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FPL Breaks Ground On Center That's Part Of $2 Billion Storm-Proofing Effort

Florida Power & Light broke ground on a new control center designed to sustain category 5 hurricanes. It’s part of the company's $2 billion, decade-long infrastructure hardening plan, which includes facilities upgrades across the state.


Manny Miranda is the company’s senior vice president in charge of power delivery. He says the distribution center upgrade is part of FPL's ongoing efforts to improve its response to storms.


"Since Hurricane Andrew struck 25 years ago this year and we had the historic hurricane season in 2004 and 2005, we have really made significant investments in our infrastructure to really withstand the impacts of these hurricanes," Miranda said.


Some FPL customers experienced weeks-long power outages after Hurricane Wilma in 2005. Since then, FPL has installed sturdier poles and switches that automatically reroute electricity when a line goes down.


President and CEO Eric Silagy said the goal of the new technology is to identify or even predict outages, then respond as quickly as possible.


"That’s what this center is really all about -- state-of-the-art technology, being able to take that next step to the next level, while at the same time keeping our employees safe during a major event," he said.


Credit FPL
A rendering of the interior of FPL's planned distribution command center in West Palm Beach.

  The new facility in West Palm Beach consolidates operations that had previously been in Miami and Sarasota, at a cost of $42 million dollars. And it’s not just for hurricanes; it’ll be where FPL monitors power distribution from substations to customers, 24 hours a day, 365 days a year.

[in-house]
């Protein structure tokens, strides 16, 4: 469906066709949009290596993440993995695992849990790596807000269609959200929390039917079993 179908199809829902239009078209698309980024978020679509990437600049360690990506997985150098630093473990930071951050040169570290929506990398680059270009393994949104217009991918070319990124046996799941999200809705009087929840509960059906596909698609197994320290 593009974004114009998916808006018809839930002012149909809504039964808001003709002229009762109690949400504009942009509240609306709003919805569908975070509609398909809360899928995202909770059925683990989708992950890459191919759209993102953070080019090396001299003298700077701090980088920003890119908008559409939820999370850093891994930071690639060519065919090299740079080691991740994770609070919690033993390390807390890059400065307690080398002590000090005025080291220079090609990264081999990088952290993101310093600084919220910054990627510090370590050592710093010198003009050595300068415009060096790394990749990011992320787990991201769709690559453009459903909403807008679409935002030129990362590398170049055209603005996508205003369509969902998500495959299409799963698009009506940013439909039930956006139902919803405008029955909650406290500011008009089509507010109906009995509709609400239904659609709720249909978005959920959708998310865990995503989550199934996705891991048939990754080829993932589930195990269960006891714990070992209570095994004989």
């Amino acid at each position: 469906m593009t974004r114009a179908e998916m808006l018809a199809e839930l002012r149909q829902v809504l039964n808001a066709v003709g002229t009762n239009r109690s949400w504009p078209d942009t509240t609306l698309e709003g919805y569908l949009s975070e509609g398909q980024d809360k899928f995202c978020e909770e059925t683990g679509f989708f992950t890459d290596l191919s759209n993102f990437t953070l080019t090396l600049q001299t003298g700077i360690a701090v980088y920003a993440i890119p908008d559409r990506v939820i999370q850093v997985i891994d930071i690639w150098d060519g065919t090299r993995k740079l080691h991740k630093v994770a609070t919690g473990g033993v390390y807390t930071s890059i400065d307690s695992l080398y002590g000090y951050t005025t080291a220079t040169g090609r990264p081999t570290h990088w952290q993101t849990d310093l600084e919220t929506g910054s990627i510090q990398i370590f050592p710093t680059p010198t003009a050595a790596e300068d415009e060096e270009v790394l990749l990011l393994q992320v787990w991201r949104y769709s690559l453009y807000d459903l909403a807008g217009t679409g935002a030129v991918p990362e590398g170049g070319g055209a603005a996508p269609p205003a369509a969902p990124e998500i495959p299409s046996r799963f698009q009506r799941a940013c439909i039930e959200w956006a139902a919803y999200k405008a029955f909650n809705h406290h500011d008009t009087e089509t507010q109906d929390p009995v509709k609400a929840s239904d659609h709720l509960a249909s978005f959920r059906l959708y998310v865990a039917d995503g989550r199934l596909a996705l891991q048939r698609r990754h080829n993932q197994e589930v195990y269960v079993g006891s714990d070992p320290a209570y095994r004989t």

An FPL spokeswoman said the company has planned several other facilities upgrades: construction of six service centers and three modular buildings designed to withstand category 5 hurricanes; and retrofits to two already-existing service centers.

Editor's note: This story has been edited to clarify the types of centers that are planned. "Distribution control centers" like the one under construction in West Palm Beach are facilities for monitoring the flow of electricity from substations to customers. "Service centers" are facilities where crews stay during storms so they can be in place to quickly respond to outages. FPL is constructing one new distribution control center, six service centers and three modular buildings that will support existing service centers. 

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